Skip to main content
ARS Home » Research » Publications at this Location » Publication #160403


item Bowman, Shanthy

Submitted to: Meeting Abstract
Publication Type: Abstract Only
Publication Acceptance Date: 3/29/2004
Publication Date: 7/17/2004
Citation: Bowman, S.A. 2004. Food price affects food choices and diet quality. [abstract]. Journal of Nutrition Education and Behavior. 36(1):S49.

Interpretive Summary:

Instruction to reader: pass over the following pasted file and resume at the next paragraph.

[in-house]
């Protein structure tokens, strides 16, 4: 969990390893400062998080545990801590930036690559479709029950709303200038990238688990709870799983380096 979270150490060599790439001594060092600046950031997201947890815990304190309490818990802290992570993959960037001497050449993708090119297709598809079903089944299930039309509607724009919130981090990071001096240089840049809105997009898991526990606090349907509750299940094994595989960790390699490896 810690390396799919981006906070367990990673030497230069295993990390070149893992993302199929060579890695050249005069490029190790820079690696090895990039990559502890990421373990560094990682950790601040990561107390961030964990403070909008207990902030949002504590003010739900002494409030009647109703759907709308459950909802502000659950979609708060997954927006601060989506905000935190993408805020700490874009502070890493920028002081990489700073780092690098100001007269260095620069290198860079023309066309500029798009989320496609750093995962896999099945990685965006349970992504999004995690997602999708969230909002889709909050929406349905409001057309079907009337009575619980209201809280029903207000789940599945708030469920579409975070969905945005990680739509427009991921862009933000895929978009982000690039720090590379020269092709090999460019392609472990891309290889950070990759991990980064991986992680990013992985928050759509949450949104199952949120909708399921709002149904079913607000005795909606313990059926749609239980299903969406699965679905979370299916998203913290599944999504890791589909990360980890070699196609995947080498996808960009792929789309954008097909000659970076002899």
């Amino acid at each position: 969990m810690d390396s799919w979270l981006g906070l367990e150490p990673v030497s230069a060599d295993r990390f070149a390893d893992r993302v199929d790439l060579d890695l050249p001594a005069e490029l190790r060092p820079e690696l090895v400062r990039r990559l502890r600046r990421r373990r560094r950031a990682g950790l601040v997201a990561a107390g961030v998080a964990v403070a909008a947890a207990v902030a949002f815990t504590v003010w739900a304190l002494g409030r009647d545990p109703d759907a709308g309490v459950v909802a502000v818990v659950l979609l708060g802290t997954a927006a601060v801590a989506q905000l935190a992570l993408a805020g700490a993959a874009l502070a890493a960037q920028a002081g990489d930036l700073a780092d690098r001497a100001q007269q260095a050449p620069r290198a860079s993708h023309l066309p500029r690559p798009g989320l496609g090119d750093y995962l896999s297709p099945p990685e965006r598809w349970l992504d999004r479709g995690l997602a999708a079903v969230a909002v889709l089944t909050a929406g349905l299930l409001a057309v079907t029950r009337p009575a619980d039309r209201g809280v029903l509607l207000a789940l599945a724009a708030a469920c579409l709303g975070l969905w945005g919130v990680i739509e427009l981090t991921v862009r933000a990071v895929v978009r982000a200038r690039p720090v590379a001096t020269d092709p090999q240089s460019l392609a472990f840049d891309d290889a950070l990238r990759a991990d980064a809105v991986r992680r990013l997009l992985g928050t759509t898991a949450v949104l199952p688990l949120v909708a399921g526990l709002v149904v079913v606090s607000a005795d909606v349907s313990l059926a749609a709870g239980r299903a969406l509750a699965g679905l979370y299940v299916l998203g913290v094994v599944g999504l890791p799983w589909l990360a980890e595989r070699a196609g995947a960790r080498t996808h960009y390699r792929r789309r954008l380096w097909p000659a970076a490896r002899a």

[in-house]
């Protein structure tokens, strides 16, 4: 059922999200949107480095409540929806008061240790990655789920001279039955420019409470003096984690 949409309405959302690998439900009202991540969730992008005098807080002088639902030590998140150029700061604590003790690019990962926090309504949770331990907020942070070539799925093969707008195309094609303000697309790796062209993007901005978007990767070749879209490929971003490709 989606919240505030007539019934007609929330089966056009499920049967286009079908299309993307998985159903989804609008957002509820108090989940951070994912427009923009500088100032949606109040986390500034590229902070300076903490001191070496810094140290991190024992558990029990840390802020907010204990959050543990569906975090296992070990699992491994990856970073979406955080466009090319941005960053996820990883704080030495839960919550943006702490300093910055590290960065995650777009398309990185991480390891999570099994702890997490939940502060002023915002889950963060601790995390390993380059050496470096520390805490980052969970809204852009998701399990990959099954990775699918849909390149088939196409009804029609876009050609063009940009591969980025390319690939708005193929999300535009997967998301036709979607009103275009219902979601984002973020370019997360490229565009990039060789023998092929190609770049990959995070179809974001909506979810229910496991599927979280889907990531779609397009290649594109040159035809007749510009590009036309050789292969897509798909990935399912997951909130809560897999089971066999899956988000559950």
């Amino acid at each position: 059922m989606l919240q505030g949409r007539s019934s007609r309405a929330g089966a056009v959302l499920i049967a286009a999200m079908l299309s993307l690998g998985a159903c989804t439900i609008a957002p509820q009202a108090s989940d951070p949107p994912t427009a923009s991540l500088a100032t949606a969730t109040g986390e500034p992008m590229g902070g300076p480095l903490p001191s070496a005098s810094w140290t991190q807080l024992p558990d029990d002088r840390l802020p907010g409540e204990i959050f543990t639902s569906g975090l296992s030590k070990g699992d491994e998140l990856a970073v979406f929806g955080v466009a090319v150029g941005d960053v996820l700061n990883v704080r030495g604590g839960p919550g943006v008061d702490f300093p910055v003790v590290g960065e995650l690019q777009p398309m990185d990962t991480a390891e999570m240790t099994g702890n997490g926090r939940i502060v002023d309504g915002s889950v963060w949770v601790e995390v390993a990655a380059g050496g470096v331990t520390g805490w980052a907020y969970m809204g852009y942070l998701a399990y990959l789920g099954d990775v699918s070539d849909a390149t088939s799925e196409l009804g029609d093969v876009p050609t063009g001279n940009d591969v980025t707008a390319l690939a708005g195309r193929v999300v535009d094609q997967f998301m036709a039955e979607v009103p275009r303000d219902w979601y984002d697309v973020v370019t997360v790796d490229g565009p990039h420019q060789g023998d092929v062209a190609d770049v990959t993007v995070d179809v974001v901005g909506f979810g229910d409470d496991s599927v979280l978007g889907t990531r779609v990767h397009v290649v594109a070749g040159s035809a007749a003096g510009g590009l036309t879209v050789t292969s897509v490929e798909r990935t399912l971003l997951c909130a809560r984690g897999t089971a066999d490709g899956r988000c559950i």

Technical Abstract: Several factors such as price, taste, and food keeping quality influence food purchase practices of adults. This study aims to find out whether adults to whom the price of food was very important had a different dietary pattern than the adults to whom the price of food was not very important. Adult females (N=2,633) in the USDA's 1994-1996 Diet and Health Knowledge Surveys who were mostly responsible for the preparation of meals in their homes were included in the study. Forty-seven percent of the females considered price very important and Fifty-three percent did not. Food price was very important to sixty-nin percent of females from low-income households and to only thirty-two percent of females from high-income households. Females who considered price very important had significantly low intakes of relatively expensive foods such as non-starchy vegetables and lowfat and skim milk. Consequently, their diet was low in dietary fiber, carotene, and calcium. They consumed more non-diet fruit drinks that are inexpensive sources of energy. Significantly low percentages of females from this group met recommendations for vegetables, dairy, total fat, and saturated fat. This group also had a higher body mass index than the other group (26.8 vs.25.4). This study is useful to dietitians who provide guidance, especially to low income food shoppers, on how to buy relatively inexpensive nutritious foods.